The Carileon is an outdoor musical sculpture at the crossroads between church bellsand wind-chimes. Its name is derived from the French word "Carillon", a religious musical instrument housed in a belfry and composed ofat least twenty-three bells. The bells can be played serially to produce a melody or together to form a chord.
The Carileon is composed of a series of aluminum tubes varying in diameters and lengths, each containing a wooden ball connected to a resin cylinder. The sculpture operates musically on two levels; while the wind swings the tubes against the balls and plays clear sounds, the tubes are also meant to be played with felt mallets by a musician, creating soft melodies.
These two musical dimensions allow musicians to play a seamless melody together with nature.
The Carileon is performed here by Loup Barrow.
Production Team: Tim Leung, Buzio Saraiva (ADM), Frederic Jangot & Jacques Le Disez (CREE), Olivier Sence // Commissioned by Krug
Photography by Stephane Deroussent, Peter Szollosi and Thomas Derain
The Carileon, by Sebastien Leon // Performed by Loup Barrow and the wind
Carileon, acrylic on dyed linen, 4' x 3'
The Conference of the Birds
Haixinsha Island, Guangzhou (China), November 2013
At the occasion of the Innovation Exhibition taking place in December 2013 on Haixinsha Island in the heart of Guangzhou (China), Marc Hungerbuhler from the Artist Network and German car manufacturer Audi A.G. commissioned Sebastien Leon to create an installation celebrating the relentless innovations of Audi in particular relating to the extra-light weight technology.
Sebastien Leon filled a spherical room fifteen meters in diameter with over a thousand silver foil balloons, some filled with air and others with helium, all reflecting a hypnotic image of the car, the room and its visitors. Floating on the ceiling, fifteen wireless speakers play an electronic symphonic dialogue of filtered industrial sounds mixed with the songs of thirty different birds.
The installation is based on Sufi poet Farid ud-Din Attar’s series of poems called “The Conference of the Birds.” Written in 1177, these poems tell the tale of thirty birds who embark on a long journey in order to elect a King. Their perilous flight takes them from Persia to China with the goal of finding the Simorgh - the Chinese Phoenix - supposed to embody the most accomplished of the birds. After painfully crossing the seven initiatic valleys of yearning, love, gnosis, detachment, unity of God, bewilderment and selflessness, they finally reach the land of the Simorgh. Upon arrival, they find only a quiet lake with no sign of the mythical bird. Approaching the lake and looking down, they see their own reflections and come to realize that God is simply within them, that they hold their own destinies in their hands.
The poems of Farid ud-Din Attar embody Audi’s constant drive for fine-tuning existing technologies and introducing radical innovations. The concept is also directed towards the Chinese audience of Guangzhou itself, which, as a manufacturing center of the world, has a strong impact on the balance between the earth and the industry.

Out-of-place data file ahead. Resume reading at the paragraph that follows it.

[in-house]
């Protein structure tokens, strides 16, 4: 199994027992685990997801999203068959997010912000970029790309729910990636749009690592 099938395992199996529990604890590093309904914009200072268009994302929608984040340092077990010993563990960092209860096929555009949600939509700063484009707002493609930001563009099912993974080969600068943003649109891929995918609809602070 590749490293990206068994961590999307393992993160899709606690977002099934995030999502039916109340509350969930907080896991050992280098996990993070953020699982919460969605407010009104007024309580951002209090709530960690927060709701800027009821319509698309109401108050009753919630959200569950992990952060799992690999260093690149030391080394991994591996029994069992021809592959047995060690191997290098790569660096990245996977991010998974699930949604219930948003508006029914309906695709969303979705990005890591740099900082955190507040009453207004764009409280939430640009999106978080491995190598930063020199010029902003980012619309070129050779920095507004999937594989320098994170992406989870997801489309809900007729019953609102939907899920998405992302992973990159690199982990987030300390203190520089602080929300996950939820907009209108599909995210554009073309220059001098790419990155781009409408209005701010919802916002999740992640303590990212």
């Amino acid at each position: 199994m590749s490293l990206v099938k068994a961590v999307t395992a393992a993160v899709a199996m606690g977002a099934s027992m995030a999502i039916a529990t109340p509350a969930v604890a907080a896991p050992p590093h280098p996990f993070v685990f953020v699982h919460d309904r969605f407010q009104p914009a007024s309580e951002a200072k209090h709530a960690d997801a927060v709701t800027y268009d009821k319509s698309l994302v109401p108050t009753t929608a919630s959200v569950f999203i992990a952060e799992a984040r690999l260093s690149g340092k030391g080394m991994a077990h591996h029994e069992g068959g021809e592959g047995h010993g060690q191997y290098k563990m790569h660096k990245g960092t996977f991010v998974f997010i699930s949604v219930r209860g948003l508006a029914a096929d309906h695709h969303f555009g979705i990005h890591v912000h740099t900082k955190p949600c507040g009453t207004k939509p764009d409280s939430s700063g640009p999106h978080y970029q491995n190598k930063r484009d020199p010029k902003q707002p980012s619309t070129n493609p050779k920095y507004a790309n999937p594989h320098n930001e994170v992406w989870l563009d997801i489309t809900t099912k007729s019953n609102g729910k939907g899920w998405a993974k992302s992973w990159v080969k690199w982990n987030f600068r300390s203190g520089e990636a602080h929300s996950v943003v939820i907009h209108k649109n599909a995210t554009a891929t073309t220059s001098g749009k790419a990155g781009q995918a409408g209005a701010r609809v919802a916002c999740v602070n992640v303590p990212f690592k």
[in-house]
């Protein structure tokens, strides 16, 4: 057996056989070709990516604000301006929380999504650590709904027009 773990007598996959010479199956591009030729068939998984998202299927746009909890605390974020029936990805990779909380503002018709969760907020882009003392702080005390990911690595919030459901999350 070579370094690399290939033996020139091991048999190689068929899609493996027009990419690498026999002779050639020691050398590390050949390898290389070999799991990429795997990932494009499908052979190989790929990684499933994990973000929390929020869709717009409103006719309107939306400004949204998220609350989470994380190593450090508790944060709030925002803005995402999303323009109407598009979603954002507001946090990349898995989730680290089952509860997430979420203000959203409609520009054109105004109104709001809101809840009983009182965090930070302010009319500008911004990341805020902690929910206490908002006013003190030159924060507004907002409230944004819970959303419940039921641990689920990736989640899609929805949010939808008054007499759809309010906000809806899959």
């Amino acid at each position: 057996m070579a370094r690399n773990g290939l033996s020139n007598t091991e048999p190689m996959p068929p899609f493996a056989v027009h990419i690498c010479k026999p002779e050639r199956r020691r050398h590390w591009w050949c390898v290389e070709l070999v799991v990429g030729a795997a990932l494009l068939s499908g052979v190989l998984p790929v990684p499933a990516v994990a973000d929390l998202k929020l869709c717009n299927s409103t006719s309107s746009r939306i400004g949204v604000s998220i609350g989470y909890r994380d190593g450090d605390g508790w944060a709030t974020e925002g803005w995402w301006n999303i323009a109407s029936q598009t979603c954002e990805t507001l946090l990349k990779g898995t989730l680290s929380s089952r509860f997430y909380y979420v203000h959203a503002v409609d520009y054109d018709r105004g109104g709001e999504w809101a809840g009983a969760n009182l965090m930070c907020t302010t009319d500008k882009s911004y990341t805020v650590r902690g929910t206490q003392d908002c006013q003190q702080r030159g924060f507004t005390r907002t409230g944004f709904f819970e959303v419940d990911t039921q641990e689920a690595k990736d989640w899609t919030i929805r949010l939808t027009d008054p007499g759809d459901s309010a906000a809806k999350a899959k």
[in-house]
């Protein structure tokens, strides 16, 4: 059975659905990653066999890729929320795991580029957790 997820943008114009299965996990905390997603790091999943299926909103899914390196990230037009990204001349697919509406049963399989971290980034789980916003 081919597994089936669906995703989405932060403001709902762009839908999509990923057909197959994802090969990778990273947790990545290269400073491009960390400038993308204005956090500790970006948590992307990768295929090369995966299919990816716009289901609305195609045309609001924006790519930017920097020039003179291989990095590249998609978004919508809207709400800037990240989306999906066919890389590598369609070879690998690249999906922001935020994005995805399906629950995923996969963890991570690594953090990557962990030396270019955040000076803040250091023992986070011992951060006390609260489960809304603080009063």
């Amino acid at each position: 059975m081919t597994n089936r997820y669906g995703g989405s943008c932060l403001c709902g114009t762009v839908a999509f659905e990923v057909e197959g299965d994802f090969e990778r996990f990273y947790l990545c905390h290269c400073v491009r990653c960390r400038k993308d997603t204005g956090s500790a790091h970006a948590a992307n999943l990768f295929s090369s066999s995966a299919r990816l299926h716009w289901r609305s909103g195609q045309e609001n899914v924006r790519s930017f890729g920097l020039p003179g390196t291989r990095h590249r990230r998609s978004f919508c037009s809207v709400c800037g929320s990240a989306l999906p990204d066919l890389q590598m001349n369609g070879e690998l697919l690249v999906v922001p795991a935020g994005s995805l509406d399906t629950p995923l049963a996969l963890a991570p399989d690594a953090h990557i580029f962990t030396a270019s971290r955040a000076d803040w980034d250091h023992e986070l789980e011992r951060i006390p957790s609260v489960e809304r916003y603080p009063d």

Sebastien Leon’s installation hence acts as a meditative dialogue between Audi A.G. and its Chinese clientele, provoking a reflection on the balance between industrial development and the environment, as well as the role we play as individuals in this fine symbiosis.
Production Team: Chris Hoover, Zafrin Hossain, Matthias Kispert, Lee Weinberg, Miley Lu // Commissioned by Audi and the Artist Network
The Conference of the Birds, by Sebastien Leon
Born from the encounter of op art and glam rock, The Leontophone is a 32-foot long musical sculpture composed of 178 mirrored aluminum keys reflecting distorted images of reality, commissioned by Brian Atwood. Named after a Medieval mythological poisonous snake, the Leontophone intends to poetically hypnotize its audience through its three-dimensional geometric tessellation and psychedelic sonic landscape.
One could get lost in the repetition of simple shapes, in the deformed reflections of the angled keys, or in the loops of acoustic music subtly altered by both electronic pedals and digital effects.
Production Team: Situ Studio, Edwin Liu, Lee Weinberg // Commissioned by Brian Atwood
Between Now and Then
Park Avenue Armory, New York (USA), November 2011 // Palais de Tokyo, Paris (France), June 2012 // Palazzo della Triennale, Milan (Italy), April 2012 // UCCA, Beijing (China), August 2012
The multi-channel sound installation piece “Between Now and Then”, played through nearly one thousand aluminum pipes, proposes a new experience of time by infiltrating the intrinsic sounds of timepieces and by rearranging ambient recordings from the Vallée de Joux, the craddle of fine watchmaking located in Switzerland. Watch ticking becomes beats, cow bells turn into zen gongs, and stretched church organ samples mutate into meditative sound waves, all giving a glimpse into the elastic dimension of time.
Production Team: Chris Hoover, Edwin Liu, Matthias Kispert // Commissioned by Audemars Piguet
163 NEF, Istanbul (Turkey), May 2011
The Golden Horns are a permanent large-scale sound sculpture located in an Istanbul high-rise tower. Composed of intertwined brass pipes inspired by a French Horn, the installation runs vertically through the building, piercing the infra-structure to carry its intrinsic sounds coming from the the ground floor bazaar, the parking garage, the water pipes, the cinema, the lobby etc.